Walk raises cash and awareness for Engine Shed

Around 50 supporters took part in the walk. Picture: Phil Wilkinson
Around 50 supporters took part in the walk. Picture: Phil Wilkinson
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SUPPORTERS of the under-threat Engine Shed have taken part in a sponsored walk to help raise awareness of their funding crisis.

Around 50 walkers took part in the event, which saw participants of all ages walking from The Engine Shed on St Leonards Street, through Holyrood Park to St Margaret’s Loch.

The walk raised more than £1000 for the Lothian Special Olympics, which provides sporting opportunities for people with learning 

Organisers also hoped the event would raise further awareness of the funding crisis being faced by The Engine Shed, which provides training and support for young people with learning disabilities, some of whom will be taking part in the Lothian Special 

Engine Shed chief executive Marian MacDonald said: “We do a sponsored walk once every couple of years and this time we really wanted to help out the Lothian Special Olympics, as it’s a fantastic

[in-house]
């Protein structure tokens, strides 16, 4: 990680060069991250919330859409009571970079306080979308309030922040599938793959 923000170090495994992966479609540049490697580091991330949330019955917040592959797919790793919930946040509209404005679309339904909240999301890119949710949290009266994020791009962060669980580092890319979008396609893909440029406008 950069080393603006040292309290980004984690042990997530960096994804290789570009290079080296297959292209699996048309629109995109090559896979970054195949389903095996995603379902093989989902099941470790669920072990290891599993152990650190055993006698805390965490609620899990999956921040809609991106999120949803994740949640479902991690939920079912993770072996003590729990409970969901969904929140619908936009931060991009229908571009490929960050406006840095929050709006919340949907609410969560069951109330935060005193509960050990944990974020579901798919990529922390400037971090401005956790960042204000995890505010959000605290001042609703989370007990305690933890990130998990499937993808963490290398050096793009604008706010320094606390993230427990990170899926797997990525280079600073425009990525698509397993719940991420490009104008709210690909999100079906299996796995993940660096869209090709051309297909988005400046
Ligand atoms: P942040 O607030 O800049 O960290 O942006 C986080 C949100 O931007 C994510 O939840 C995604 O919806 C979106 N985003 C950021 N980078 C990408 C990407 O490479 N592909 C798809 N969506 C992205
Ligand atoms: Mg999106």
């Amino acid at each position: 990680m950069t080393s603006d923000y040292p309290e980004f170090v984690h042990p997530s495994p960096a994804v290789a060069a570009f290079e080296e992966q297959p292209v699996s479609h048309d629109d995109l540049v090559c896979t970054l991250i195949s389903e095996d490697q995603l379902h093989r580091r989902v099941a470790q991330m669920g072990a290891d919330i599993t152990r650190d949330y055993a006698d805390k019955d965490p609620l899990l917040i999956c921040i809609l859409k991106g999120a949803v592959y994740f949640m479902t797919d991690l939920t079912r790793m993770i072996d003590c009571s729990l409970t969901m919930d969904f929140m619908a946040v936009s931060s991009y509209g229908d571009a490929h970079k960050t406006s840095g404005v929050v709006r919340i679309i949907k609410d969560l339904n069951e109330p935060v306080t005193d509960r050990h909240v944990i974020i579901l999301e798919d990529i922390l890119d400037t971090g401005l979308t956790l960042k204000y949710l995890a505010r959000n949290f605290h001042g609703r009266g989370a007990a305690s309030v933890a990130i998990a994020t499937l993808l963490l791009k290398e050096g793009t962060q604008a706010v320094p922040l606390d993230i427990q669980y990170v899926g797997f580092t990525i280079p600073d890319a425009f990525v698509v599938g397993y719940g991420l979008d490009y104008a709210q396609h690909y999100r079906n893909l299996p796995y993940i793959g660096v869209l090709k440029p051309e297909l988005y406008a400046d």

“We’re trying to keep The Engine Shed in the public eye over the summer as we have a big decision pending in September over funding.”

The Engine Shed, which has been running for 25 years and has aided hundreds of vulnerable young people during that time, will find out next month whether it will lose £211,200 of annual funding from the city council.

The proposed cut sparked outrage across the city, with a petition opposing it gathering more than 8600 signatures and Edinburgh crime author Ian Rankin, a long time supporter of the project, also calling for the officials to 

One person hoping the council backs down is Hibs community manager Sue McLernon, whose daughter Danielle has learned valuable skills in her time at The 
Engine Shed.

Sue, 50, who lives in Leith, said: “Two years ago Danielle couldn’t even get on the bus by herself. Now she’s up and out the house before me and that’s because she has somewhere like The Engine Shed to go. It’s not just about learning employment skills, it’s also about being social. We’re fighting for this funding not just for the kids who use the service now, but for all those who will in future.”

And Danielle, 21, certainly doesn’t want to see her home from home crippled by lack of funds, saying: “I want to save The Shed, I don’t want it to close down.”

The walkers were also joined by students from Edinburgh University.

Roisin McKelvey, 24, who is studying European politics, said: “This is something a lot of students feel very strongly about – The Engine Shed provides a vital service.”